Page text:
Volkswagen AG admitted Thursday to manipulating the results of emissions tests in Europe, German Transport Minister Alexander Dobrindt said.

"We have been informed that also in Europe, vehicles with 1.6 and 2.0 liter diesel engines are affected by the manipulations that are being talked about," he said, according to Sky News. He said that it was unclear how many vehicles in Europe had been affected and said that the number would be “clarified in the coming days."

"For this reason, we will also carry on working intensively to find out exactly, together with VW, in detail which vehicles are affected so that we can further inform the public," Dobrindt added. Volkswagen said that it is “working on” a complete list of exhausted models, but “can’t yet say when it will be published,” the Local reported.

The company had previously admitted that up to 11 million cars could have been affected worldwide as part of a massive scandal where the company installed illicit “defeat device” software on Volkswagen cars that would falsify the results of emissions regulations tests.

The software was found to covertly deactivate pollutions controls when the car is being driven, and reactivate it if it detects an emissions test. The U.S. Environmental Protections Agency, which last Friday broke the revelations, found that the level of pollutant gases emitted by Volkswagen cars could be up to 40 times higher than standard limits.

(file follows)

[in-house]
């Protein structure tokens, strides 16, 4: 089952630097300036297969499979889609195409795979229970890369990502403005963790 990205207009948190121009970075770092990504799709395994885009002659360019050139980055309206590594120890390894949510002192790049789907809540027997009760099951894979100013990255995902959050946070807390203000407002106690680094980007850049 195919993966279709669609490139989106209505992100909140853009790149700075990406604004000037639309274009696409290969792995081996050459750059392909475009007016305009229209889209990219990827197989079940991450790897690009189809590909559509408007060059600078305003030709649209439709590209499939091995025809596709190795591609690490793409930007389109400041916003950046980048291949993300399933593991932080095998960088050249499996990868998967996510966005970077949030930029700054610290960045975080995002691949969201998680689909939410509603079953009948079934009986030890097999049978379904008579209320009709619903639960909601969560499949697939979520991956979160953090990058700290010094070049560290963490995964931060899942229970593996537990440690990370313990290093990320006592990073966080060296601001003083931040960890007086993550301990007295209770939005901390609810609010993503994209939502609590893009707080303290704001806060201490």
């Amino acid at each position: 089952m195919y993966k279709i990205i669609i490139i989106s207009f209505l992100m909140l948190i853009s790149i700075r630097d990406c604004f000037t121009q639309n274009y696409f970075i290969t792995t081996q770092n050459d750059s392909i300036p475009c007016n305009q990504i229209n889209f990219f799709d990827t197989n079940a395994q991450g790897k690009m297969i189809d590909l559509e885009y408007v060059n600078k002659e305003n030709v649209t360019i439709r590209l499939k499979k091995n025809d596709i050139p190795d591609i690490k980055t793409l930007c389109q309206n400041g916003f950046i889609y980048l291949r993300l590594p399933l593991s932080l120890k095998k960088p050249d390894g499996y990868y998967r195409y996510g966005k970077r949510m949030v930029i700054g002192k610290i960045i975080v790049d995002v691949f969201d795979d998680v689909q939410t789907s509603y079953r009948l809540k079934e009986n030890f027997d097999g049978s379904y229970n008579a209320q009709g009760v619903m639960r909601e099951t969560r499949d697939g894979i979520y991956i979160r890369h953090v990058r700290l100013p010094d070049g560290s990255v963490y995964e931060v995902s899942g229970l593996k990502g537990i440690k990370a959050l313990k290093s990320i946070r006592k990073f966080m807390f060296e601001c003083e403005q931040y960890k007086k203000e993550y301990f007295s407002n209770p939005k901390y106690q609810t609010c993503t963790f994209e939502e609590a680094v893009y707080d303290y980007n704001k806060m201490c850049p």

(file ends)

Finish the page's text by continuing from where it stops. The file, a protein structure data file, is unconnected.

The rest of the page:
At least 482,000 cars are set to be recalled and the company could face fines of over $18 billion in the U.S. alone.

CEO Martin Winterkorn stepped down Wednesday evening after the scandal. "As CEO I accept responsibility for the irregularities that have been found in diesel engines and have therefore requested the supervisory board to agree on terminating my function," Winterkorn said in a statement. "Volkswagen needs a fresh start... I am clearing the way for this fresh start with my resignation." He denied any knowledge of the illicit practices.

Meanwhile, sources told Reuters that the company plans to begin firing people who were found to be responsible for rigging the tests and will initiate a massive management shakeup Friday, when the supervisory board of Europe’s biggest carmaker is also expected to meet.

The company has halted sales of diesel vehicles in the U.S., faces a slew of lawsuits from angry customers, and is up for possible regulatory investigations and actions in Europe and Asia.